One Man's Vision: Glenfern Sanctuary on Great Barrier Island

From Our Changing World, 9:46 pm on 12 March 2015

By Alison Ballance

Glenfern Sanctuary is situated on the northern side of Port Fitzroy Harbour, on Great Barrier Island, and is part of the Kotuku Peninsula Sanctuary (left). Scott Sambell stands on a walkway leading out to a viewing platform high in the canopy of a kauri tree (right).

Glenfern Sanctuary is situated on the northern side of Port Fitzroy Harbour, on Great Barrier Island, and is part of the Kotuku Peninsula Sanctuary (left). Scott Sambell stands on a walkway leading out to a viewing platform high in the canopy of a kauri tree (right). Photo: RNZ / Alison Ballance

In 1992 champion yachtsman the late Tony Bouzaid purchased a block of land at Port Fitzroy on Great Barrier Island, and began a conservation journey. He planted his first trees to begin turning pasture back to forest, and as time went he began to control rodents - ship rats, kiore and mice - through trapping and poisoning. Over time his vision expanded from his land, Glenfern Sanctuary, to include the whole of the Kotuku Peninsula, which included private as well as Department of Conservation land. When he learned of predator-proof fences he decided that was what was required, to lessen the daily effort of trapping. Too impatient to fund-raise he spent half a million dollars of is own money to build the fence across the peninsula. A year later there was an aerial eradication of predators.

A colony of large cave wetas living in the base of a huge old puriri tree is just one of the natural features of Glenfern Sanctaury.

A colony of large cave wetas living in the base of a huge old puriri tree is just one of the natural features of Glenfern Sanctaury. Photo: RNZ / Alison Ballance

“2009 was the eradication,” says Glenfern Sanctuary co-manager Emma Cronin. “And that was successful. But because we’ve got effectively one fifth of the perimeter protected by the fence, we’ve still got four fifths where rats and mice and other predators can still get in. And that’s what they have done so we’re currently in a control mode.”

These days there is a network of 1000 tracking tunnels and bait stations, and with the help of Milie the rodent dog co-manager Scott Sambell and his team are able to deal with the occasional rodent incursion and keep their numbers effectively at zero. The results of predator control are just starting to show.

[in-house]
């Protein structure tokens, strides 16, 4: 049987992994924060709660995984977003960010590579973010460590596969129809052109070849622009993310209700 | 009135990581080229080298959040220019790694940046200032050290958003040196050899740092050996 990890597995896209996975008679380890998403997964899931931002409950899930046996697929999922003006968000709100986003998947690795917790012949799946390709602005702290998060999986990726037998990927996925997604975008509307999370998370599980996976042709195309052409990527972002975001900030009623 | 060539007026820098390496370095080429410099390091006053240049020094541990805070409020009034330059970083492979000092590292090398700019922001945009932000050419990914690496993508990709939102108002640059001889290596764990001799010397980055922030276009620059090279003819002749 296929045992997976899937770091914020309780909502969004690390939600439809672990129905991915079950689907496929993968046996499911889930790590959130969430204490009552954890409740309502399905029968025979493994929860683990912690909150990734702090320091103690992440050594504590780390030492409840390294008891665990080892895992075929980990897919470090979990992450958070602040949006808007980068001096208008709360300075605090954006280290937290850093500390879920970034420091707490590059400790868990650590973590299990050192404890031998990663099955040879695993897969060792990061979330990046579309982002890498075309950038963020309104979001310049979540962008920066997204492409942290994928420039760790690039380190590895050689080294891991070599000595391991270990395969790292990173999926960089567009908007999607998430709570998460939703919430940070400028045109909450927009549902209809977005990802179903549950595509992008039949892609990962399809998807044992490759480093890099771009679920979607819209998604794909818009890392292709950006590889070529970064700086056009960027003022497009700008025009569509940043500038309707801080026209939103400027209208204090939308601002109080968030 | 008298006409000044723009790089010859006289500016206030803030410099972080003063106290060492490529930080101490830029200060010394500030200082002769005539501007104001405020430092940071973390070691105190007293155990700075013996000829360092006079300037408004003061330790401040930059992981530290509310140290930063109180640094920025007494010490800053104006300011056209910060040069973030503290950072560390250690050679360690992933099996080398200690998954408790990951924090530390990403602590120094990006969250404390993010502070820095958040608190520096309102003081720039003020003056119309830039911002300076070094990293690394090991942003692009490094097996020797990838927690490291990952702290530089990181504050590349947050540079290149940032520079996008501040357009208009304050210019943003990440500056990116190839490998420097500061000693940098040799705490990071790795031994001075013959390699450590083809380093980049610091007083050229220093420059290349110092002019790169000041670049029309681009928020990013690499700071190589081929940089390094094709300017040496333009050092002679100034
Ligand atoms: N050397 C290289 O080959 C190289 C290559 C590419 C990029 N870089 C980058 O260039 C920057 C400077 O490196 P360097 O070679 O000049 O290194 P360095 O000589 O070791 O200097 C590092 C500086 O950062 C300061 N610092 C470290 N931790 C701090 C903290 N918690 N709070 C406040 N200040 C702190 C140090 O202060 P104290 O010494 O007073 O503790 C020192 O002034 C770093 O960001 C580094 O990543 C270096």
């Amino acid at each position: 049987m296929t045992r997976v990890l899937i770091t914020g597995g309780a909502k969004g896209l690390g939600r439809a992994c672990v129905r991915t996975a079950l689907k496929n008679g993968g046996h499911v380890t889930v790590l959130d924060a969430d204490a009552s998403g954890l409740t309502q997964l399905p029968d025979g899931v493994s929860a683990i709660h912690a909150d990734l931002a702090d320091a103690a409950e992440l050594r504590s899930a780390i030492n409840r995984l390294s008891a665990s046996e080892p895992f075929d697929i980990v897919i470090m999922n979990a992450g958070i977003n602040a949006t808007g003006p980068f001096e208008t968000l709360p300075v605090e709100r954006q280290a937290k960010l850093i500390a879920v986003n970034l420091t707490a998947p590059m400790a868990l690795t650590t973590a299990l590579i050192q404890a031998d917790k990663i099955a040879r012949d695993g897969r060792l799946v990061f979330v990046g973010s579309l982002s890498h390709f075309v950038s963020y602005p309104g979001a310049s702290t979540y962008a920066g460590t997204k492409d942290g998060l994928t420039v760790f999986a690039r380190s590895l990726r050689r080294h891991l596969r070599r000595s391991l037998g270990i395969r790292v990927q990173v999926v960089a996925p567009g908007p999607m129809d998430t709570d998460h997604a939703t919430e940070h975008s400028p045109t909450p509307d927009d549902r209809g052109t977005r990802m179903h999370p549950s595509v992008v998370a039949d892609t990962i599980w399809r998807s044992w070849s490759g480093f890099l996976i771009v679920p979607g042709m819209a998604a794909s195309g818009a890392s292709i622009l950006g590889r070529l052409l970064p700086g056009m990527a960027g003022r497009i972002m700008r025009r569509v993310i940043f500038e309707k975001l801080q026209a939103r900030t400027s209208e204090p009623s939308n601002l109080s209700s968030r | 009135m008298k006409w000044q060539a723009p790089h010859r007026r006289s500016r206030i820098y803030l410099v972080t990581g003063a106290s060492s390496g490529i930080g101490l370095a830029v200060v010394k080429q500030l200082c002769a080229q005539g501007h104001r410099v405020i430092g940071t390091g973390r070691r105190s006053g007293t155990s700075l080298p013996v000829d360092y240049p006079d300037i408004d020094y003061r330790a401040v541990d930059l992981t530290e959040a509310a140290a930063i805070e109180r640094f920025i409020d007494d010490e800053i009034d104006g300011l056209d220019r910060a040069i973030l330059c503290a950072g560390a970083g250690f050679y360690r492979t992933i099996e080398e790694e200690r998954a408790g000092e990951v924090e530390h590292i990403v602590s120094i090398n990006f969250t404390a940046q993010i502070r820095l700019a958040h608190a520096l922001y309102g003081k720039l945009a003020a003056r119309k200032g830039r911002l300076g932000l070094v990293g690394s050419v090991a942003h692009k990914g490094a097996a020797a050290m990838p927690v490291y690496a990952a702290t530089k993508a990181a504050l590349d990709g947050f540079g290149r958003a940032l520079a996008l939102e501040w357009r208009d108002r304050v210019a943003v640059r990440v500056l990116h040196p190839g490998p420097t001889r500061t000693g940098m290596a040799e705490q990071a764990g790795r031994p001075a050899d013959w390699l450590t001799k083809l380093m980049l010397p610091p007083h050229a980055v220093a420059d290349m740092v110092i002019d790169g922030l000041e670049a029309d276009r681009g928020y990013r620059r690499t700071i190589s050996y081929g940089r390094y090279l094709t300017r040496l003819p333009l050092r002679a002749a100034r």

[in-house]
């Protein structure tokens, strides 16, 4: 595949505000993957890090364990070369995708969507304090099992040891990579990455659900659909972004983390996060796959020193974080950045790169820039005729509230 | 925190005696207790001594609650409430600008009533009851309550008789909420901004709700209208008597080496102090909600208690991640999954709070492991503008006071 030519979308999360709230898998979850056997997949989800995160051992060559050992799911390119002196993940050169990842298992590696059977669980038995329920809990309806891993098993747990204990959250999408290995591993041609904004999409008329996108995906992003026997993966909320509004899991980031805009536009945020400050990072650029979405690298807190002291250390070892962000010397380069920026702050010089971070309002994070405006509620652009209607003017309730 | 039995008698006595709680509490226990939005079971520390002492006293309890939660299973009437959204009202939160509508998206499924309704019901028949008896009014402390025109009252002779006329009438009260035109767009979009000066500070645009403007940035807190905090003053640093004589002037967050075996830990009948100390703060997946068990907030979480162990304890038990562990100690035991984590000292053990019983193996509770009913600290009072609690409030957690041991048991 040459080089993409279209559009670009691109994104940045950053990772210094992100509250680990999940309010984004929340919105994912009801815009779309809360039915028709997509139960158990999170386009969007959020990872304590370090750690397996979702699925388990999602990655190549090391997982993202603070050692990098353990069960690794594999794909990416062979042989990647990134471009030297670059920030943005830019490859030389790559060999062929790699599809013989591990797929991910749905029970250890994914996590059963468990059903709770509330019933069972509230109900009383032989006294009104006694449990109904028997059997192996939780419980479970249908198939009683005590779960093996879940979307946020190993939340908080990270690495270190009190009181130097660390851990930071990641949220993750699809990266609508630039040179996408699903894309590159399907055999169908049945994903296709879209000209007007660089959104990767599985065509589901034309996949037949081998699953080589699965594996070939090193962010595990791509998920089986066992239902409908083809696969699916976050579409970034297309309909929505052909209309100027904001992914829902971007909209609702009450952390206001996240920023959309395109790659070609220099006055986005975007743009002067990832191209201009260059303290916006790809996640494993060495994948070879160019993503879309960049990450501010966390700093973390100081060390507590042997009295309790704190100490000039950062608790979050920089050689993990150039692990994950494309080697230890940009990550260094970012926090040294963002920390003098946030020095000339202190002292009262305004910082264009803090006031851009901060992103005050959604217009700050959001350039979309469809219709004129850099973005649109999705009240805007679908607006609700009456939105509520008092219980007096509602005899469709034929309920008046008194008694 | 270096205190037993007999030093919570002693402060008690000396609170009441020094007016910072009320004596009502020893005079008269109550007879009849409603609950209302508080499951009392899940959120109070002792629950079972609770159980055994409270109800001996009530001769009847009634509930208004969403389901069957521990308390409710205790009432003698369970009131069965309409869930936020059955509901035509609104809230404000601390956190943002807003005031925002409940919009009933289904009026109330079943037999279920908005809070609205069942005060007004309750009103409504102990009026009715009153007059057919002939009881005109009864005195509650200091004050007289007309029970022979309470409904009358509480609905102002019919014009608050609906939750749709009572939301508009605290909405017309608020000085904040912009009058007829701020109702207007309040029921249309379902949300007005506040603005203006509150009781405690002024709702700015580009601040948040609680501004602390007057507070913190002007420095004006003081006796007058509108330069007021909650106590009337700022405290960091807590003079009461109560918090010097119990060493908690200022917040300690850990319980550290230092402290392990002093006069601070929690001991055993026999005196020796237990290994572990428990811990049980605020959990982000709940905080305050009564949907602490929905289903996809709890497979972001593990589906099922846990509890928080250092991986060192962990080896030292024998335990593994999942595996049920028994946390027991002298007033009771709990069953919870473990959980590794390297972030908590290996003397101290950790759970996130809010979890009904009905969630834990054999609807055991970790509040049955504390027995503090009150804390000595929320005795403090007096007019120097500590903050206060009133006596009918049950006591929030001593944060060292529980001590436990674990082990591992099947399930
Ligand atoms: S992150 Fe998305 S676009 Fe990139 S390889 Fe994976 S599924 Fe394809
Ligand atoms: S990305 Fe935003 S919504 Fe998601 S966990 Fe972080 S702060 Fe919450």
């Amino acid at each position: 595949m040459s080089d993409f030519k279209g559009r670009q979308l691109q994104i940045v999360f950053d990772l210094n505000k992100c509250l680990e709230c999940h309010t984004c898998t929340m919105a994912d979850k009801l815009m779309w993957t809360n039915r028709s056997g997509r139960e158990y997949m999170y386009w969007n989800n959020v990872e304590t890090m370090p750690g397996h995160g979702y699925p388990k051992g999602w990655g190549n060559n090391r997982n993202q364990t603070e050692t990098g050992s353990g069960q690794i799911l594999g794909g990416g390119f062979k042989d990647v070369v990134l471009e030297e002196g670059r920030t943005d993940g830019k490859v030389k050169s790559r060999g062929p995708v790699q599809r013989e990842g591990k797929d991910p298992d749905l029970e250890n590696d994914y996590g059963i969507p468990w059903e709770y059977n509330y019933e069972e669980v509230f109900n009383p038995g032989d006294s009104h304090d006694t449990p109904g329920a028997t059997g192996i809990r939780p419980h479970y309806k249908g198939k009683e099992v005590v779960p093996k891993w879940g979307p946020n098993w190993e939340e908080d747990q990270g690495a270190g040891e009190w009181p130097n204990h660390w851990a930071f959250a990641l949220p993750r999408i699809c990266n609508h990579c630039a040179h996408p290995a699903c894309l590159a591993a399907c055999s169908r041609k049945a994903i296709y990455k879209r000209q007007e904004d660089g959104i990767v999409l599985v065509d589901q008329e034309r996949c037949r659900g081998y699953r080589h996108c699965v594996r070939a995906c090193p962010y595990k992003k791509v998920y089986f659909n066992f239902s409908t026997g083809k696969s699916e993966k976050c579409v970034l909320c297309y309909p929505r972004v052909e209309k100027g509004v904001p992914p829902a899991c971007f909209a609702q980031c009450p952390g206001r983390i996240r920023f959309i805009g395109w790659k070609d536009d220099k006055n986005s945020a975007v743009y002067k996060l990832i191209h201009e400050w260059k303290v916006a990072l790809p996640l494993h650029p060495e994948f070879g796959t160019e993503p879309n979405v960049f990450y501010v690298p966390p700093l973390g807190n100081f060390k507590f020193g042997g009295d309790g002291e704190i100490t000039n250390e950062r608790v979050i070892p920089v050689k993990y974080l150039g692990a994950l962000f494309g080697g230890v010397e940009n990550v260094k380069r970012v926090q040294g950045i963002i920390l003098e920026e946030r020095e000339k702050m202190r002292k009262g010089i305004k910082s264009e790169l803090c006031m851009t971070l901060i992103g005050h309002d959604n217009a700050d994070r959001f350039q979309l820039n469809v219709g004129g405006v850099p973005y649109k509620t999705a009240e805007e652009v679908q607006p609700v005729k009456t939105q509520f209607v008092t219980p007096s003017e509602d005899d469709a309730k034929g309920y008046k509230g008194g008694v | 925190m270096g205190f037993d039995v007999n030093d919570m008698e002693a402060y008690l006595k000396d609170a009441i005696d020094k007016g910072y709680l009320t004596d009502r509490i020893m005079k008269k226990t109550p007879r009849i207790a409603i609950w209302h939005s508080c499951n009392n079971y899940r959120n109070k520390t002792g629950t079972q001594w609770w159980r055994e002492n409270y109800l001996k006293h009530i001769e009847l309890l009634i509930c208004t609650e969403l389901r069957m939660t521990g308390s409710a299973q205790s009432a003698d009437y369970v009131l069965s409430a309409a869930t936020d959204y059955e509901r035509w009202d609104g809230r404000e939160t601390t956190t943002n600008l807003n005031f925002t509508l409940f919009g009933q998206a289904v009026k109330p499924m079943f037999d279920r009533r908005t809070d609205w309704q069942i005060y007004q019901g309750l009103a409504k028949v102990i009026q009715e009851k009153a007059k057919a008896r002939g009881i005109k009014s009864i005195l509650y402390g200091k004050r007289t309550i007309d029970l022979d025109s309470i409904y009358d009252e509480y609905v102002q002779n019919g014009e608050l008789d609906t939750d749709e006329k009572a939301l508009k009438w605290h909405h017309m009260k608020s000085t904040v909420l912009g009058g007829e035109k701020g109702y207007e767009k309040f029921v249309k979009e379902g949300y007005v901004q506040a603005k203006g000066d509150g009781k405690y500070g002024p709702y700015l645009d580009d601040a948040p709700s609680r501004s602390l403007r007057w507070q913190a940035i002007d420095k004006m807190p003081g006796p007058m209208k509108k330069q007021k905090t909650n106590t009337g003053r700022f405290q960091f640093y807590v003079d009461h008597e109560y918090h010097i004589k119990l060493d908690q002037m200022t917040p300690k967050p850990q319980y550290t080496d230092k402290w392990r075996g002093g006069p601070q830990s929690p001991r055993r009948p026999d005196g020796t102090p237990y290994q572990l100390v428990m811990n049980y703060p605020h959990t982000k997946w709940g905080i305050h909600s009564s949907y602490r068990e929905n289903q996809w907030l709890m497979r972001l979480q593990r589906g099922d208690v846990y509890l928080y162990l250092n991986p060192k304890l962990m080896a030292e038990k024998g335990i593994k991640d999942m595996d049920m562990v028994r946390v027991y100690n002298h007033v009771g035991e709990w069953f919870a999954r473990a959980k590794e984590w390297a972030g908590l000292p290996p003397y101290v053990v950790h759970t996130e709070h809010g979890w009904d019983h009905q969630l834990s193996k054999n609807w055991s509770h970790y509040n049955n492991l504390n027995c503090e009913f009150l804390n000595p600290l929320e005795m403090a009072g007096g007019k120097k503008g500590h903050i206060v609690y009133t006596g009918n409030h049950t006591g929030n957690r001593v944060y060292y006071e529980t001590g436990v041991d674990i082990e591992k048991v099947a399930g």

"I’ve been involved in the project for seven or eight years, and living on site for four years," says Scott, "And it was last spring that I woke up one morning and went holey moley, there’s a dawn chorus. I was like ‘hold on a second, we don’t have a dawn chorus’ but then it was like ‘we do now, you know. So I’ve heard a difference in the last couple of years. And it’s not just that. We’re talking about the lizards and the invertebrates, which are very important.”

Scott is collaborating with WWF's 2014 Conservation Innovation Award winner Gian Badrum from Micro Systems Research to develop TrapFinder. The system uses a heat sensor to detect warm blooded mammals, and will notify staff when a rodent has been detected or when the predator-proof fence has been breached. The $25,000 prize money is being used to trial the system at Glenfern Sanctuary.

Emma Cronin and Scott Sambell with Glenfern sanctuary in the background (left), which is on a peninsula protected by a pest-free fence and a rodent dog called Millie (right).

Emma Cronin and Scott Sambell with Glenfern sanctuary in the background (left), which is on a peninsula protected by a pest-free fence and a rodent dog called Millie (right). Photo: RNZ / Alison Ballance

Scott tells the story of the duck pond to illustrate Tony's vision and determination. He took a large digger to enlarge a small natural pond, hoping to create pateke or brown teal habitat. Unfortunately he managed to drain the pond and many years passed without any water in it. Finally some orphaned pateke needed a home, and Tony instructed Scott to make the pond happen. That call coincided with Tony's sudden death in 2011, and in honour of his former boss Scott rang around and raised the money for a liner for the pond, enlisted the community's help to dig it in, and then got the local volunteer fire brigade to pump 50,000 litres of water from the house water tanks up to the pond. The pateke chicks arrived the following day and there is now a thriving pateke population.

Glenfern Sanctuary is currently for sale, waiting for a new owner who will share Tony's vision of restoring the forest. In the meantime the sanctuary relies on volunteers to help with the day to day running, while holiday makers renting the two houses on the property provide much-needed cash.

Scott and Emma are pleased with the changes they see happening at the sanctuary. "It’s got such a vast potential to be gradually returning to what it was," says Emma. "And Tony had seen this gradual demise of what he remembered Great Barrier Island to be, and he just wanted to capture that and provide that opportunity for people to be able to come and experience it and see that and know what they could potentially be losing."

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